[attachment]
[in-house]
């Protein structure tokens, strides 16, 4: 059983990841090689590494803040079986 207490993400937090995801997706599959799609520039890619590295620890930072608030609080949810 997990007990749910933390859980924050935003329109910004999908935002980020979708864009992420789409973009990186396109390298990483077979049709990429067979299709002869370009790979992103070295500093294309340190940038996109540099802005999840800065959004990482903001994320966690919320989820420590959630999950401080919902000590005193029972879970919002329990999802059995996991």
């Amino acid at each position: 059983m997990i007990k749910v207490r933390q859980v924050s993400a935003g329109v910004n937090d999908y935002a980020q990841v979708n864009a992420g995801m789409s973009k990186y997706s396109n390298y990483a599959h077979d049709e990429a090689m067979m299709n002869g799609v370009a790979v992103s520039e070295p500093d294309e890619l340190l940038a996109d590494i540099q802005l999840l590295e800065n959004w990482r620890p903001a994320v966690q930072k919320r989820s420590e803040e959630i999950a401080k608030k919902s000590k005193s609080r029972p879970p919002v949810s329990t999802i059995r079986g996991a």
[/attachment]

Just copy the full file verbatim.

[in-house]
């Protein structure tokens, strides 16, 4: 059983990841090689590494803040079986 207490993400937090995801997706599959799609520039890619590295620890930072608030609080949810 997990007990749910933390859980924050935003329109910004999908935002980020979708864009992420789409973009990186396109390298990483077979049709990429067979299709002869370009790979992103070295500093294309340190940038996109540099802005999840800065959004990482903001994320966690919320989820420590959630999950401080919902000590005193029972879970919002329990999802059995996991």
């Amino acid at each position: 059983m997990i007990k749910v207490r933390q859980v924050s993400a935003g329109v910004n937090d999908y935002a980020q990841v979708n864009a992420g995801m789409s973009k990186y997706s396109n390298y990483a599959h077979d049709e990429a090689m067979m299709n002869g799609v370009a790979v992103s520039e070295p500093d294309e890619l340190l940038a996109d590494i540099q802005l999840l590295e800065n959004w990482r620890p903001a994320v966690q930072k919320r989820s420590e803040e959630i999950a401080k608030k919902s000590k005193s609080r029972p879970p919002v949810s329990t999802i059995r079986g996991a």